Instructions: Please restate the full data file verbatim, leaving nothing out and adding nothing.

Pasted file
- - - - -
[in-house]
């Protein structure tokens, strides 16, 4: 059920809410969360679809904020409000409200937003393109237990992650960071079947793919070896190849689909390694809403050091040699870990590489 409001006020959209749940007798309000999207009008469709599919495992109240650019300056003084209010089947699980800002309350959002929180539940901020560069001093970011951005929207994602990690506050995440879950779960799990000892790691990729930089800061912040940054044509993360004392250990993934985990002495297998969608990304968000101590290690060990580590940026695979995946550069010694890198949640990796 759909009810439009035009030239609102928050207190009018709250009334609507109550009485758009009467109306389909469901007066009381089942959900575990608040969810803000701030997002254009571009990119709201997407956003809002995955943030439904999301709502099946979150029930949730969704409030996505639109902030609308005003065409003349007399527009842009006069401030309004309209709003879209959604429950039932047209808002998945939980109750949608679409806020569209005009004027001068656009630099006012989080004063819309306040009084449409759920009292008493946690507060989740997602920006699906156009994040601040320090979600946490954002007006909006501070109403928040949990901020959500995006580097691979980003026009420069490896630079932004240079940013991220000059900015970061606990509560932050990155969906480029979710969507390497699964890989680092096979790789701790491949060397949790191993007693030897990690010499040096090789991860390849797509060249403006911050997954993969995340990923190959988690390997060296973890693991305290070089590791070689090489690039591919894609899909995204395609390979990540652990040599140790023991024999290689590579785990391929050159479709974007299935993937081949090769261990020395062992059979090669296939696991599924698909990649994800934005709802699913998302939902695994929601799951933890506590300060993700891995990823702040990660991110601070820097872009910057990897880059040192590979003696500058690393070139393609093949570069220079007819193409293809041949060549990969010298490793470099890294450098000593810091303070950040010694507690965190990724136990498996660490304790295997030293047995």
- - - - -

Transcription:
[in-house]
């Protein structure tokens, strides 16, 4: 059920809410969360679809904020409000409200937003393109237990992650960071079947793919070896190849689909390694809403050091040699870990590489 409001006020959209749940007798309000999207009008469709599919495992109240650019300056003084209010089947699980800002309350959002929180539940901020560069001093970011951005929207994602990690506050995440879950779960799990000892790691990729930089800061912040940054044509993360004392250990993934985990002495297998969608990304968000101590290690060990580590940026695979995946550069010694890198949640990796 759909009810439009035009030239609102928050207190009018709250009334609507109550009485758009009467109306389909469901007066009381089942959900575990608040969810803000701030997002254009571009990119709201997407956003809002995955943030439904999301709502099946979150029930949730969704409030996505639109902030609308005003065409003349007399527009842009006069401030309004309209709003879209959604429950039932047209808002998945939980109750949608679409806020569209005009004027001068656009630099006012989080004063819309306040009084449409759920009292008493946690507060989740997602920006699906156009994040601040320090979600946490954002007006909006501070109403928040949990901020959500995006580097691979980003026009420069490896630079932004240079940013991220000059900015970061606990509560932050990155969906480029979710969507390497699964890989680092096979790789701790491949060397949790191993007693030897990690010499040096090789991860390849797509060249403006911050997954993969995340990923190959988690390997060296973890693991305290070089590791070689090489690039591919894609899909995204395609390979990540652990040599140790023991024999290689590579785990391929050159479709974007299935993937081949090769261990020395062992059979090669296939696991599924698909990649994800934005709802699913998302939902695994929601799951933890506590300060993700891995990823702040990660991110601070820097872009910057990897880059040192590979003696500058690393070139393609093949570069220079007819193409293809041949060549990969010298490793470099890294450098000593810091303070950040010694507690965190990724136990498996660490304790295997030293047995």